Right now a lot of people have "Mad Men" on the brain -- from those who spend their weekdays on Madison Avenue to those who have no clue what the phrase "working on Procter & Gamble" might mean.
So naturally, the question that advertisers are being asked and are asking themselves is whether it was better to work in the business back in the 1960s than today.
Advertising's golden age is now, says Fast Company. The industry is undergoing a revolution and that makes it all the more exciting to work in, Tribal DDB's director of social media strategy Matt Nelson writes on the magazine's website.
The industry's transformation also allows for new ways to approach brand marketing, he says. "We view our approach as brand journalism: a focus on the creation of authentic content and proactive participation in the social media arena," Nelson writes. Many of those "brand journalists" now call themselves chief content officers and blend traditional journalism and marketing.
Others said that it's a split call between the world of advertising 50 years ago and today's industry.
"It absolutely is the golden age now in terms of new opportunities with new media," former Ogilvy & Mather Chief Executive and Chairman Ken Roman, 81, told FINS. "Never before has there been such an opportunity to measure advertising so closely, hold it so accountable and find out how well it works."
He also acknowledged that some advantages have been lost.
"But in the 1960s we were dealing with the newness of mass media and a much more personable kind of business," Roman said. "When television came in, people really built these huge personalities and these huge brand images. That's much harder to do in the era of digital." (Fast Company)
Sex in the Office (FINS)
When "Mad Men" returns Sunday, viewers can expect to see more of the sex, chauvinism and back-stabbing portrayed in the first four seasons as part of normal office life in the ad world of the 1960s. Jane Maas, 80, knows what really went on.
Bernard Fornas Talks (WSJ)
Cartier's chief executive Bernard Fornas talks to The Wall Street Journal about his business concerns and the outlook for luxury sales.
Email Support (Sales Machine)
Sales Machine offers seven tips on how to improve your emails to help your sales.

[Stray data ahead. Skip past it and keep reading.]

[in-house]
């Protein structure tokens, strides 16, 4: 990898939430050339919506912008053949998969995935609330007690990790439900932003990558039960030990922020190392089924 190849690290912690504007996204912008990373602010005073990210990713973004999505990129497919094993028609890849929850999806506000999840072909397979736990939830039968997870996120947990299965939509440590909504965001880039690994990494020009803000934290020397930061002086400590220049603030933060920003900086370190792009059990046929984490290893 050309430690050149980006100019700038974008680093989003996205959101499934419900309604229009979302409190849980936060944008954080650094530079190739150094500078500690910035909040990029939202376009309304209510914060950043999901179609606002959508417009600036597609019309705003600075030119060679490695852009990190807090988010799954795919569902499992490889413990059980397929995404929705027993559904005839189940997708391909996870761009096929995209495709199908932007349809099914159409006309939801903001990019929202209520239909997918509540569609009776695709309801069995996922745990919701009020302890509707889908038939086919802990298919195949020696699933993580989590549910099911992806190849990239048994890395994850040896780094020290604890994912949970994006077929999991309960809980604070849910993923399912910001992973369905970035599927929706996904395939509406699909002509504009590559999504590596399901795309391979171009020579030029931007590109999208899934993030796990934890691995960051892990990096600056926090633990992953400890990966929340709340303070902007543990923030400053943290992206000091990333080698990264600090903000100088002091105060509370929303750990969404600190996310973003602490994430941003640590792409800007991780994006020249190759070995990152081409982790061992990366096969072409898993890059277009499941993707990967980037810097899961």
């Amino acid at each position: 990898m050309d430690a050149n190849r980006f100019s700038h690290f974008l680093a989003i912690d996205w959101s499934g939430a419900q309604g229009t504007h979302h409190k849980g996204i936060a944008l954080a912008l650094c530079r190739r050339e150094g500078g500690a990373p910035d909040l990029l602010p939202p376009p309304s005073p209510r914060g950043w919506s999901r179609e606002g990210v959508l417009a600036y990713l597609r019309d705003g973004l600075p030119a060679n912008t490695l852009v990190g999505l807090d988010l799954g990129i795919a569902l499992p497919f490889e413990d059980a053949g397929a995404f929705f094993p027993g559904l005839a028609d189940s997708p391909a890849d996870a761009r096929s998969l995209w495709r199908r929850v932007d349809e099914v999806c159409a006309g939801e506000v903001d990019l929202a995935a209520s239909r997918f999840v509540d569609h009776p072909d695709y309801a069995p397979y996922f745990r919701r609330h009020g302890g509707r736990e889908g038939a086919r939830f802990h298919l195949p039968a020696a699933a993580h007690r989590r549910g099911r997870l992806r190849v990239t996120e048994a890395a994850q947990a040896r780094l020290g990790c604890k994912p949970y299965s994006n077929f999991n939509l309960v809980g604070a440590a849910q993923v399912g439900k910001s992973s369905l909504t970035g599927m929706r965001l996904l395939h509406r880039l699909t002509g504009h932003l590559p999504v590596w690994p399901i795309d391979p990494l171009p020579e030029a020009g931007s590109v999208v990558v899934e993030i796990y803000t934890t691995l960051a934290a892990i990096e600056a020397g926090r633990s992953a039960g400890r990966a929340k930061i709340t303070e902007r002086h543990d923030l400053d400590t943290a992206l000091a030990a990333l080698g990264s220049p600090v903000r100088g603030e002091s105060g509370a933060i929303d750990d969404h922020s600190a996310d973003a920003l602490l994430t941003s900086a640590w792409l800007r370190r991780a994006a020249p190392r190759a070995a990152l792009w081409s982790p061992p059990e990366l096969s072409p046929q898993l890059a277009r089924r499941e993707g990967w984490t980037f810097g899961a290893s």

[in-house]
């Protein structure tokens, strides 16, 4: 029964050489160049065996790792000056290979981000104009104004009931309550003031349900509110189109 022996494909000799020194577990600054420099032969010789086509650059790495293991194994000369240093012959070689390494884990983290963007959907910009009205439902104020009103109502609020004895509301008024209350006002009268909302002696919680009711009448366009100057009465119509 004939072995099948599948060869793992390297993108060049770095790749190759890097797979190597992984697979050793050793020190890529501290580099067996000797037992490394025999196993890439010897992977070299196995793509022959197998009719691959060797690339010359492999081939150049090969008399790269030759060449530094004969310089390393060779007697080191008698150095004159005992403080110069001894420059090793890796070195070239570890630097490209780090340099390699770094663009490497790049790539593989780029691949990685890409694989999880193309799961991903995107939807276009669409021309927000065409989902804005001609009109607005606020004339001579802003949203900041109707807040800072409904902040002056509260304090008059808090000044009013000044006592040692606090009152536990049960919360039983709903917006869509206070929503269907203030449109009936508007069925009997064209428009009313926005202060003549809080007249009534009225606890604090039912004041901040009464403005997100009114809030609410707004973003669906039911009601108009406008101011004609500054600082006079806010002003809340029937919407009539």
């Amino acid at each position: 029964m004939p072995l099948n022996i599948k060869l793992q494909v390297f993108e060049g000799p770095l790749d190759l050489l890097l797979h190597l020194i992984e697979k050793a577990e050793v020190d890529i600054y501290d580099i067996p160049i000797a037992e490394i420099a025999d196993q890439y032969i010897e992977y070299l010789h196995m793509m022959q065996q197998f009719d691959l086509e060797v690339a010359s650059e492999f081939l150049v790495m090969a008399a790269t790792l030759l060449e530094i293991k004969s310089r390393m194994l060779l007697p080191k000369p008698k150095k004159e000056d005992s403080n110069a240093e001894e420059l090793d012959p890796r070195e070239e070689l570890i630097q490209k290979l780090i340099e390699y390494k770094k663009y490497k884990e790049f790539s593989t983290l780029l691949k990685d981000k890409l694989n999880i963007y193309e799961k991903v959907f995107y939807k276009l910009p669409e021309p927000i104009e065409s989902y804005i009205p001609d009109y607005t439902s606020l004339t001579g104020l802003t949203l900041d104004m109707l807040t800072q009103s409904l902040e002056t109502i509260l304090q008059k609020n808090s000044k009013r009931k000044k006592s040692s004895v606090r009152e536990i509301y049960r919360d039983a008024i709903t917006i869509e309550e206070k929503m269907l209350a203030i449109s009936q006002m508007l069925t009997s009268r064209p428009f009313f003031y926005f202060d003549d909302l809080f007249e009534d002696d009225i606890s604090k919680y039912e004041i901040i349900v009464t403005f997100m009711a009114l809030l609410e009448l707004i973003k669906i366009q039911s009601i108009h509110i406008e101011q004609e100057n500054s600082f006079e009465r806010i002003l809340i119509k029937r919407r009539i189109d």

Matching Cabs (WSJ)
Here's a fun game for the well-informed and well-traveled professional: Match the cab with its corresponding city.
More Responsibility (Media Decoder)
Michael Lynton, chairman and chief executive of Sony's filmed entertainment division, is expanding his role to chief executive of Sony Corporation of America. He will oversee U.S. operations for the Japanese conglomerate, according to people familiar with the matter.
Watching Words (Ad Age)
Ad Age has some advice for those in the advertising technology arena: avoid digesting too many industry-specific acronyms -- doing so can make you dumber.
New Name (GlobalPost)
If you've held onto your job at Kraft Foods, it may soon be time to update your resume and LinkedIn page. The company is considering the new name Mondelez International for its global snacks business post-company divide.
Going Forward (Ad Age)
TargetCast's chief executive, Steve Farella, talks to Ad Age about selling a majority share in his agency to the Canadian holding company MDC Partners. His aim: to protect his employees and clients as well as his own position post-acquisition.
Buzz Around the Office
An animated short from Japanese comedian Tekken.
List of the Day: The Right Way to Network
Think of strangers as friends you haven't met yet, not "contacts."
1. Your goal should be to make a new friend, not someone who can help you.
2. Keep your emails short and sweet.
3. Don't ask for money.
(Source: Financial Post)